Minot council members rejected a plea for more help from the Finance Department Monday, but just barely.
Mayor Curt Zimbelman broke a 6-6 tie on the hiring of an additional accountant, siding with council members who objected to reopening discussions that they thought they had settled at budget time.
Finance director Cindy Hemphill had told the council's Finance and Improvements Committee last week that another accountant is needed because the department is falling behind in managing the finances of an increasing number of special assessment districts. The department also is falling behind in providing reports to granting agencies. Without timely grant reporting, the city could lose the funding. The committee was recommending that the council add the position.
But the council wasn't eager to add another position after coming through a budget process last fall in which they reduced more than 60 staff requests down to 31.5 new positions costing $2.26 million.
At budget time, the Finance Department had requested an accountant to serve as grant and project administrator, but the position didn't have the urgency of most other requested positions and was not funded. The council did approve $33,399 for a part-time internal auditor in the Finance Department, which had listed the position as an urgent need.
Council member Scott Knudsvig said if council members change their minds now, it would create a break with the normal budgeting process and procedure.
City adopts bypass policy
The City of Minot has a plan if it ever needs right of way for interchanges along the U.S. Highway 83 Bypass, but real estate representatives questioned the legality Monday.
The Minot City Council voted to adopt a policy that requires landowners to provide right of way for future interchanges to keep the bypass as a true bypass. The amount of land needed for an interchange exceeds typical right of way for a road.
Realtor Wayne Tuttle said the city should buy the acreage since an interchange project would affect the entire city.
"Think of this from a fairness standpoint," attorney Jon Backes said. "Is it really fair that one landowner should bear the entire cost of acquisition of his land for right of way in light of the rest of the development that's going on up there?"
City engineer Lance Meyer responded to legal concerns raised by Tuttle by noting that other cities have similar policies.
Tuttle also questioned the need for interchanges to handle the traffic. City engineers reported that traffic is expected to increase to levels warranting interchanges at key intersections.
"We are looking at a serious situation on the bypass," Mayor Curt Zimbelman said. "Anybody who has been through what we went through on the south side of town will know what we are going to go through if we don't take care of things now."
"I am not comfortable doing this piecemeal throughout the rest of the year," he said.
"Council member Dean Frantsvog, who called post-budget hiring a bad precedent, said he also is concerned about paying for the position using cash reserves.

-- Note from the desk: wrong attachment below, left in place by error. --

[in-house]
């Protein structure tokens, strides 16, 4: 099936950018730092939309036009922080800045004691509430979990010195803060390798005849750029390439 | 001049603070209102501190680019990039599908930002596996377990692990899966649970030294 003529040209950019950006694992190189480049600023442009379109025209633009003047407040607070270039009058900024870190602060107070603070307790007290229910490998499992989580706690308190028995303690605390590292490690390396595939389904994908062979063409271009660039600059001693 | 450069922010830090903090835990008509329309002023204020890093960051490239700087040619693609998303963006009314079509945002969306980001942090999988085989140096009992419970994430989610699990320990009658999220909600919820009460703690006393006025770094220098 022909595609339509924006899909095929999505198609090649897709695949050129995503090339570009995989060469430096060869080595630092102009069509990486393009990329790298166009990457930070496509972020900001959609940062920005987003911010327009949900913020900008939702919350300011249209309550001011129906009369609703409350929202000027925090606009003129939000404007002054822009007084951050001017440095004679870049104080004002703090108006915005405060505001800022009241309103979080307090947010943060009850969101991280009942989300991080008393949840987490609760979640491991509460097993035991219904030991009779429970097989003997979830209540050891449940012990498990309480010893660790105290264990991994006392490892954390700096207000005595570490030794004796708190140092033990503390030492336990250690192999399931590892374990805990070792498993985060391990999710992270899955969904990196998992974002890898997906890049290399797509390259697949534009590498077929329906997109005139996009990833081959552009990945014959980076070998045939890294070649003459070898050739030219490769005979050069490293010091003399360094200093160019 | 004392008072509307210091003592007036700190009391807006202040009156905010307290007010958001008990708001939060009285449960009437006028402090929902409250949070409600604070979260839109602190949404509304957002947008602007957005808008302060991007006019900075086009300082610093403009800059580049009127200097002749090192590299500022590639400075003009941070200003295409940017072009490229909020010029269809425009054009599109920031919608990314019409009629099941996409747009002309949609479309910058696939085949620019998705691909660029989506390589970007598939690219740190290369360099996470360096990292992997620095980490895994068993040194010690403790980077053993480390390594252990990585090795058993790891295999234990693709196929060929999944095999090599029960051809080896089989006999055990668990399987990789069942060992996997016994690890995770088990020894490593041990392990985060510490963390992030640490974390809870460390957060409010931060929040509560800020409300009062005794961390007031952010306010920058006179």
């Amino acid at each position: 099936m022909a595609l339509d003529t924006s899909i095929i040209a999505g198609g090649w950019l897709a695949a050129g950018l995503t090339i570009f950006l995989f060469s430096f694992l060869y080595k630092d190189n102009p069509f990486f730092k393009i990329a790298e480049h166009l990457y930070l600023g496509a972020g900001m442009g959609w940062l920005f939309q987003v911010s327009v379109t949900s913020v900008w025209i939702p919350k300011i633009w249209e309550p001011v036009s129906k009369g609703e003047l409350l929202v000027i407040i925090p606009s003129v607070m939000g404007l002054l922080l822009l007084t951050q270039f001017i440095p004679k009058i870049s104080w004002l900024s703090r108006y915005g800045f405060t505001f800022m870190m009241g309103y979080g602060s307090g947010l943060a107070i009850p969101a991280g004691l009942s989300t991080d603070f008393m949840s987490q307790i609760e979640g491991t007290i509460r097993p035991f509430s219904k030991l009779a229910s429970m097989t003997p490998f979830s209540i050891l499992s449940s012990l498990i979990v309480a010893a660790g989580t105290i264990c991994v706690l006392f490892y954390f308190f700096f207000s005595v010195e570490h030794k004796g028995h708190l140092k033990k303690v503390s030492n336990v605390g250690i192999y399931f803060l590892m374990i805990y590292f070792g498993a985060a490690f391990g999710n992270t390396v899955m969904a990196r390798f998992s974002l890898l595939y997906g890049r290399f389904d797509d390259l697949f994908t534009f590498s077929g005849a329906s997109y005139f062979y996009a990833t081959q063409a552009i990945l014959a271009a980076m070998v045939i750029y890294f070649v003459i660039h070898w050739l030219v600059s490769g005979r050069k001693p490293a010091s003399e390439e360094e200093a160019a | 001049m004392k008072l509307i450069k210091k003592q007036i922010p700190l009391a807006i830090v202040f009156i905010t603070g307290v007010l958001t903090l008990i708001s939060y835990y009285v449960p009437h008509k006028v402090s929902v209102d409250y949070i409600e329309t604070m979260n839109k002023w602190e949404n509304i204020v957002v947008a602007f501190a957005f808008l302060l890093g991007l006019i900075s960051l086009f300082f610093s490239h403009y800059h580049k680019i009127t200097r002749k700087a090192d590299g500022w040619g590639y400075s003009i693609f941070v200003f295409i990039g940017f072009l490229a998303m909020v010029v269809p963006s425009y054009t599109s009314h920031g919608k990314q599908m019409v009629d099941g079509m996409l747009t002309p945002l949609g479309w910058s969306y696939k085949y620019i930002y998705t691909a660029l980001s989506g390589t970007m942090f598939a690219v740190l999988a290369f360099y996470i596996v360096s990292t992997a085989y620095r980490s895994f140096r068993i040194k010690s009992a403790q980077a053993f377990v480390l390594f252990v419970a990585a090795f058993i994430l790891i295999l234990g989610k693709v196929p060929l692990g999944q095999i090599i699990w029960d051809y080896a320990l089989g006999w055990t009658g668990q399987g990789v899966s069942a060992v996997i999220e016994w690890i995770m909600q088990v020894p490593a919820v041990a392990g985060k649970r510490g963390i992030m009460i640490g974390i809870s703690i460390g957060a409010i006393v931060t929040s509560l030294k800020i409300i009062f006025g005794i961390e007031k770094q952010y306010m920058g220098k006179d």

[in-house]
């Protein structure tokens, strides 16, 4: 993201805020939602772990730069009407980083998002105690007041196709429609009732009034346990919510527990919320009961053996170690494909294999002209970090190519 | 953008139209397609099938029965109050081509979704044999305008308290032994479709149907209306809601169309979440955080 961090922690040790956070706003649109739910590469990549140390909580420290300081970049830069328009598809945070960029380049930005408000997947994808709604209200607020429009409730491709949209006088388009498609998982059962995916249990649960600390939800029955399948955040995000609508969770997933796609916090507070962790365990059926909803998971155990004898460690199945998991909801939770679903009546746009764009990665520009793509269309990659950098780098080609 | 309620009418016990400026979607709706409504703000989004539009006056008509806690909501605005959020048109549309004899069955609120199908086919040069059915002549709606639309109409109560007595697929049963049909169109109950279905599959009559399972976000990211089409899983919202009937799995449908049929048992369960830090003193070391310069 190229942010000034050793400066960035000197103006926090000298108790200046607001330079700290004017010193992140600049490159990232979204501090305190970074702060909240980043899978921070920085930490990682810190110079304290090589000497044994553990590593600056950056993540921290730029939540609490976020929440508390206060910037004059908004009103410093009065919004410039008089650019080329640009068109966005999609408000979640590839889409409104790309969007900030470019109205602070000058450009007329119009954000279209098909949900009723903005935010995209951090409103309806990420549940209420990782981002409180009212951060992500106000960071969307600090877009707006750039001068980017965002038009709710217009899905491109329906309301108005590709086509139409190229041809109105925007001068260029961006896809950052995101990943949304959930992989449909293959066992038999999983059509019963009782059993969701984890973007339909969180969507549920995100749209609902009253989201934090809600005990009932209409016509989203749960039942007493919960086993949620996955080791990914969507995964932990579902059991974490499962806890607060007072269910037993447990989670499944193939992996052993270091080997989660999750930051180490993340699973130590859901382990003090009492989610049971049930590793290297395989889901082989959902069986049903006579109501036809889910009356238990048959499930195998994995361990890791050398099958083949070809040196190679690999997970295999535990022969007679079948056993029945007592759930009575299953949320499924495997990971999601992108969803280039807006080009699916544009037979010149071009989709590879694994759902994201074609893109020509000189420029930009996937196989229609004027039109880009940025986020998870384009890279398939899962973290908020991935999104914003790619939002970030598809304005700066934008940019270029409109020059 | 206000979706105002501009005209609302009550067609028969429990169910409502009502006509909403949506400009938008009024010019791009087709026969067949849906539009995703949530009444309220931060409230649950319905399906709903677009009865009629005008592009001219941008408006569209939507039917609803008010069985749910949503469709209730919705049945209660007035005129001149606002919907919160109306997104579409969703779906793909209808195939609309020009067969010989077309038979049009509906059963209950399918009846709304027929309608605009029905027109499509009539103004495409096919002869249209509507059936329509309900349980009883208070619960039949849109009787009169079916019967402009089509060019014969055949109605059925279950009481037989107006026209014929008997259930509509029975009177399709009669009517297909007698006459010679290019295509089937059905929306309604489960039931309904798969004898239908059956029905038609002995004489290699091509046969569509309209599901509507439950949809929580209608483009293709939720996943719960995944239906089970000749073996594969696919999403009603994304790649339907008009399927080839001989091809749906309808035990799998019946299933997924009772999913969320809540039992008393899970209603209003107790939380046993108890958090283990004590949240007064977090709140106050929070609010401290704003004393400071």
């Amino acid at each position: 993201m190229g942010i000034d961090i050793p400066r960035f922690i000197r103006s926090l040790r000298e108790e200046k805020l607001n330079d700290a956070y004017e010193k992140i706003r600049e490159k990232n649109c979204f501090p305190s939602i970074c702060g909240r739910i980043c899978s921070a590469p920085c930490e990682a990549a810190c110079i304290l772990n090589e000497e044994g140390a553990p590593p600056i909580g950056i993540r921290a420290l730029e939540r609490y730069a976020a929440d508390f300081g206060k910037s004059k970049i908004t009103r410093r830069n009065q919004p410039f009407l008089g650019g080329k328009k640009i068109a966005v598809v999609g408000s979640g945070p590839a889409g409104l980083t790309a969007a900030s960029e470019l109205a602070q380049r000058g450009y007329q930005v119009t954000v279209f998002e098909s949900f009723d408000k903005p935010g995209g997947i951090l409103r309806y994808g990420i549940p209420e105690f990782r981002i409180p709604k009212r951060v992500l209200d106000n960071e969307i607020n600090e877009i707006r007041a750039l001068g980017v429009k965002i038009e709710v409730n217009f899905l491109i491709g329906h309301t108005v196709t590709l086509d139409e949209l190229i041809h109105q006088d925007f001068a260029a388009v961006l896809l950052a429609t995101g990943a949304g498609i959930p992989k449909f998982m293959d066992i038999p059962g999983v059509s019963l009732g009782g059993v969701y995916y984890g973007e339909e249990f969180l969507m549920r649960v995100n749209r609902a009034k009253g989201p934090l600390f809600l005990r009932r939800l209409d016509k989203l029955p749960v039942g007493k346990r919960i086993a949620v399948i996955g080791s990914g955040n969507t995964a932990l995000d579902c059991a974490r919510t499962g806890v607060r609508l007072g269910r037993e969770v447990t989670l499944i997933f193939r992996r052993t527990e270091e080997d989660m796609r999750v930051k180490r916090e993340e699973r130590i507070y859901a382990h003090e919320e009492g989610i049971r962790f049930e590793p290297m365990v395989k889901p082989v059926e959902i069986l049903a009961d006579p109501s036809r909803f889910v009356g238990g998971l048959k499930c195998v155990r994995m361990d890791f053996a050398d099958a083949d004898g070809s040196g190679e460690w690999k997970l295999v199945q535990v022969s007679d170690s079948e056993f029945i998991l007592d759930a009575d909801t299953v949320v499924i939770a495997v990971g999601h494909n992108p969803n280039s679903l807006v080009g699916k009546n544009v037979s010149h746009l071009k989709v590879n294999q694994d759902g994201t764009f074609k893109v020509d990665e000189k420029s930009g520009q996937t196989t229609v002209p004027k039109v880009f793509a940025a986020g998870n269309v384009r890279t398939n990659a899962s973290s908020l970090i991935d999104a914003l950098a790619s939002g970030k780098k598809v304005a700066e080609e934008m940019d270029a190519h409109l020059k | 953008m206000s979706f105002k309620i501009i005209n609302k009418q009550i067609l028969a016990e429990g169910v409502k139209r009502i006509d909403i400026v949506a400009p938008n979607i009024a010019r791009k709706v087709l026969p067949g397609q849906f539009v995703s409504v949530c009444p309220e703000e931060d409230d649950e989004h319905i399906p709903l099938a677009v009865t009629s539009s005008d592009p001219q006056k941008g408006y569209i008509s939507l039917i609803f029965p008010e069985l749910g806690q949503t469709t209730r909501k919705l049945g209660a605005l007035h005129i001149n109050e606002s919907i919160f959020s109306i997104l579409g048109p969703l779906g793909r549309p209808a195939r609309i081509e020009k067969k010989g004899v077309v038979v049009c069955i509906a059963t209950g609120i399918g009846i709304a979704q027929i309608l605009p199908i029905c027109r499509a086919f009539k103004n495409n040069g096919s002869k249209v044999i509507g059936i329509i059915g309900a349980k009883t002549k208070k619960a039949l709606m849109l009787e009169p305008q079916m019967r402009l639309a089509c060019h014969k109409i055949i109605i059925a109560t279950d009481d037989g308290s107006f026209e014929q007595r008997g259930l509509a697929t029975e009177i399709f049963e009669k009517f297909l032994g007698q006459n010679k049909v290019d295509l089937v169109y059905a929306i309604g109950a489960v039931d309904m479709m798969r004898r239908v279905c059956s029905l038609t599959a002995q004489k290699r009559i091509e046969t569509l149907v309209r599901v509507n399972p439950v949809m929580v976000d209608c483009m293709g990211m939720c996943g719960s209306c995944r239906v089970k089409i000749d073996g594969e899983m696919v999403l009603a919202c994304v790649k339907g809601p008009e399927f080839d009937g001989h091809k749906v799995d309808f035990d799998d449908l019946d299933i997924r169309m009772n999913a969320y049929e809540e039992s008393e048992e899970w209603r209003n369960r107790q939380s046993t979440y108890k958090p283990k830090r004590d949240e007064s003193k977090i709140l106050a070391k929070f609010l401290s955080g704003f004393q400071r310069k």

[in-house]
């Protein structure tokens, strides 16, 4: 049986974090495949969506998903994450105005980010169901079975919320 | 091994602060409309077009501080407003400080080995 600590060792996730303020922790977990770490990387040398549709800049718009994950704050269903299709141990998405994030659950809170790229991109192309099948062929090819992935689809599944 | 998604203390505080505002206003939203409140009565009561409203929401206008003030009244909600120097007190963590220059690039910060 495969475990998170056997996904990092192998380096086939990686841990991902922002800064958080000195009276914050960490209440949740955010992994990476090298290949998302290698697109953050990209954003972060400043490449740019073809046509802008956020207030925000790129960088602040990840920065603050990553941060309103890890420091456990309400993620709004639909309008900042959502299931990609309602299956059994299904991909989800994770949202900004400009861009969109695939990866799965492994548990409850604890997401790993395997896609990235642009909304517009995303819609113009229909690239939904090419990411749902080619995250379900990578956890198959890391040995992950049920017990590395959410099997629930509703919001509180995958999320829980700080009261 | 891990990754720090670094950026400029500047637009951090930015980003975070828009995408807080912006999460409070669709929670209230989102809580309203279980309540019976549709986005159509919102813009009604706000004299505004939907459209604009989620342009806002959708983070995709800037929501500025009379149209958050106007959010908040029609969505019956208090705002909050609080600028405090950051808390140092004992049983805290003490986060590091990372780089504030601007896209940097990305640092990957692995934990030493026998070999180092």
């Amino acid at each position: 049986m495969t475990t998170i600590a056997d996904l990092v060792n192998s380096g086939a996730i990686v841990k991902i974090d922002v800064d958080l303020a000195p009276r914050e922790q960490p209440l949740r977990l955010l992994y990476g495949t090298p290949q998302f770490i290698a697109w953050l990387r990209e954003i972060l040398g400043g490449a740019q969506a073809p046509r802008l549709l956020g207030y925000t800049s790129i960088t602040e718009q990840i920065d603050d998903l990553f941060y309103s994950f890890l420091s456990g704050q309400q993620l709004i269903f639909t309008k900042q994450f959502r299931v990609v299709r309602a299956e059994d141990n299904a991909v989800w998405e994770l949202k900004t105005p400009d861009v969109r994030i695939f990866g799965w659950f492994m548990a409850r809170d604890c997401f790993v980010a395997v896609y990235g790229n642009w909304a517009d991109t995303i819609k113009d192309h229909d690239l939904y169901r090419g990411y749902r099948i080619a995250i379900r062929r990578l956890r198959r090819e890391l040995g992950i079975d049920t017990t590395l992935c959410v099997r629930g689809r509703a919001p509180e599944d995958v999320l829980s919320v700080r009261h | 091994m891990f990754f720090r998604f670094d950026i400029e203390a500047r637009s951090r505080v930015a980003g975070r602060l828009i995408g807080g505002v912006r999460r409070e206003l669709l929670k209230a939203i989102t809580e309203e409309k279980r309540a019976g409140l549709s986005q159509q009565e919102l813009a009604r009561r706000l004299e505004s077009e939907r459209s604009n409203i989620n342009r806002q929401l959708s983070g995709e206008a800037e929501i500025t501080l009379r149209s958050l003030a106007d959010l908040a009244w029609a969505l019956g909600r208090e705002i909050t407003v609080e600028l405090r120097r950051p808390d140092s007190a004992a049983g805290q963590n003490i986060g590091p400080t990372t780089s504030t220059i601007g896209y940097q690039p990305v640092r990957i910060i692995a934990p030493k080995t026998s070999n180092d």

"Our reserve fund is not flush with cash. If we want this position and it's necessary, we should find the money in the current budget and cut something that we funded out of the budget," he said.
The alternative to not filling the position isn't good, either, council member Bob Miller said, citing the danger of losing grant money.
"If we get in difficulty with the federal government on these programs, we will wish we had funded it," he said.
Voting for the additional hiring were Miller, Mark Jantzer, Dave Lehner, Kevin Connole, Larry Frey and Jim Hatlelid. Voting against were Knudsvig, Frantsvog, Milt Miller, Amy Moen, Lisa Olson, George Withus and Zimbelman.
The accountant position would have added $57,483 to the budget.
The council did add two sanitation positions to the budget at a cost of $70,881. The city has, in the past, contracted out its compost operation. It did not receive any bids this year so is adding staff and equipment to do the job in-house.
The council amended the sanitation budget Monday by $100,381 to pay for compost equipment and a full-time and a part-time light equipment operator. The full-time employee will be assigned to the compost sites for seven months and to the landfill or other roll-off related projects for the remainder of the year. The equipment includes a tarp system for the trucks and dumpsters at the sites.
Those equipment costs are in addition to bids awarded by the council Monday for other compost equipment used at the sites. Those awards went to Wastequip, $124,970 for containers; Westlie Truck Center, $66,500 for a truck and hook; and Sanitation Products, $28,519 for a frame and hoist. Funds are available for the compost operation from existing fund sources with the sanitation division.
Even before the need for arose for staff to manage the compost sites, the sanitation division had budget authority totaling $149,285 to to hire another light equipment operator, two laborers and a landfill heavy equipment operator, all of which were deemed urgent requests at budget time. The division requested another heavy equipment operator at the landfill, but the position was listed as less urgent and was not granted.